In the article 10 ways to increase your web traffic, I talked about the importance of an online marketing strategy. For any business right now, it is essential that an Online Marketing plan is built into your regular marketing plan. So what is an online marketing strategy (also called Internet Marketing by some) and how do you create one? Follow these steps.

Target market

Who is your target market? One way easy way to do this, is pull the info from your business plan. Don’t have a business plan? Think of your clients and pick your top three. How old are they? What do they do for a living? What do they do in their free time? Or are you starting from scratch? Install Google Analytics to your website and start a Facebook page. Both can deliver statistics on who your visitors and fans are. Every message you send out think of your target person.

What is your goal?

Is it to increase traffic? Brand awareness? Have people sign-up for your email newsletter? Buy a product? Have people attend an event? If you don’t pick a goal, you can not measure its success.

Keep your branding consistent

Repeat, Repeat, Repeat. Can your customers or clients tell your business by a glance at a brochure and at your website? Do they match? The core elements need to be there: logo, color scheme, fonts, images and tone of voice.

Who is going to manage it?

Before you start your facebook page or sign up for Google ads, make sure you have a dedicated person to monitor and make updates. If you, as the small business owner, are taking on this task, plan to dedicating at least an hour per day to get everything set up. Once you get the hang of writing blogs, tweeting, checking stats and sending messages you can spend as little as 5-15  minutes per day.

What is your plan going to cover?

Types of online media to consider for your small business:

  • User-friendly website
  • Blog
  • Facebook fan page
  • Twitter
  • Email newsletter
  • Online Ads

What is the budget?

Decide ahead of time how much you are going to invest in the above. Remember the marketing rule is it takes 7 times for a person to see something before they buy. Which way makes the most sense to reach your ideal customer? Some costs to consider:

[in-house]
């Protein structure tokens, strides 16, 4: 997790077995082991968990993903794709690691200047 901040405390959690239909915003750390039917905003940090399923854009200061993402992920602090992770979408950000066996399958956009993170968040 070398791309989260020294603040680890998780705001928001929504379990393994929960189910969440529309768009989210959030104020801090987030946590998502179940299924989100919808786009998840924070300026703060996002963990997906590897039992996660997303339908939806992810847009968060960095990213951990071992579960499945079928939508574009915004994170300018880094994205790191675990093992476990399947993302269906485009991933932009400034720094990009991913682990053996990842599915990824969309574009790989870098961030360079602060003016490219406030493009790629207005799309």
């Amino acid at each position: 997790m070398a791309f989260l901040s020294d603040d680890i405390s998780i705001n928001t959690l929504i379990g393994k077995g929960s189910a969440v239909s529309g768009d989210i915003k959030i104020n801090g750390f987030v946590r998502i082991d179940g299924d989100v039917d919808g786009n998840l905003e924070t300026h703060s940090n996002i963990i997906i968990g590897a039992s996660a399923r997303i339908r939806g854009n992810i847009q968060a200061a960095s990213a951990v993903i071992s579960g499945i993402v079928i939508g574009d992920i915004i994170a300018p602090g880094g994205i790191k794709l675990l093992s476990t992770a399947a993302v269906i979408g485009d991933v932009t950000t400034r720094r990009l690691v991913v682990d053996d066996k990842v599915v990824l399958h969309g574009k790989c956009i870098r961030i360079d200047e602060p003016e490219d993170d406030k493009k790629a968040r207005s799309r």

Website: Is your site user-friendly? Is it easy for a potential customer to find what they are looking for? Are your customers exiting on your goal page, such as a shopping cart purchase or email newsletter sign-up? Do you have links with all of the different ways people can contact or follow you, such as email newsletter, Facebook, Twitter, and blog RSS? If the answer isn’t yes to these questions, it may be time for a site re-design.
Blogs: To keep a consistent brand make sure your blog matches the look of the rest of your website. Need a custom design? I offer custom blog designs.
Facebook: Free to set up, but to stand out from the competition you can add a custom “Welcome” page or a special page for a specific promotion. For a “Welcome” page example, view my Bauerhaus Design Facebook fan page. To see a great example of a special promotion page that they changes monthly, look at the Gap’s Facebook fan page. You can set it up  so new visitors are automatically directed to your custom page.
Twitter: Free to set up. To keep branding consistent have a custom background with your look.
Emails: Don’t forget to research the cost of email marketing clients such as Constant Contact or MailChimp. This fee will depend on how many people you are mailing to & the frequency at which you send. Make your branding consistant with a custom email template that matches your website and print collateral. Make sure you only email people who have opted-in to your email list.
Ads: Are you going to invest in Google ads or Facebook ads? Or other sites? Set a daily budget on whichever you choose, so you don’t get any unwelcome surprise bills.


How often are you going to post, blog or tweet? I recommend to my clients to start out slow with a message on each type of social media once a week, until they feel more comfortable doing more. Gradually increase it to 3 times a week than daily. For email marketing, again start slow with once a month. To keep track of when you are doing what, make a spreadsheet or add it to your calendar.


Stumped for what to say? Research your competition. What do they write about on Facebook and Twitter? Is their tone of voice different in their emails? Once you have researched others, make a list of 3-5 topics you are an expert on. Now for each topic, list 5 questions that people ask you the most about. Talk about an upcoming event, a special promotion, or post a photo of a new product. And don’t forget to work in the keywords that I wrote about in 10 ways to increase your web traffic.

Need help with any of the above? Want a free estimate? Contact me at [email protected]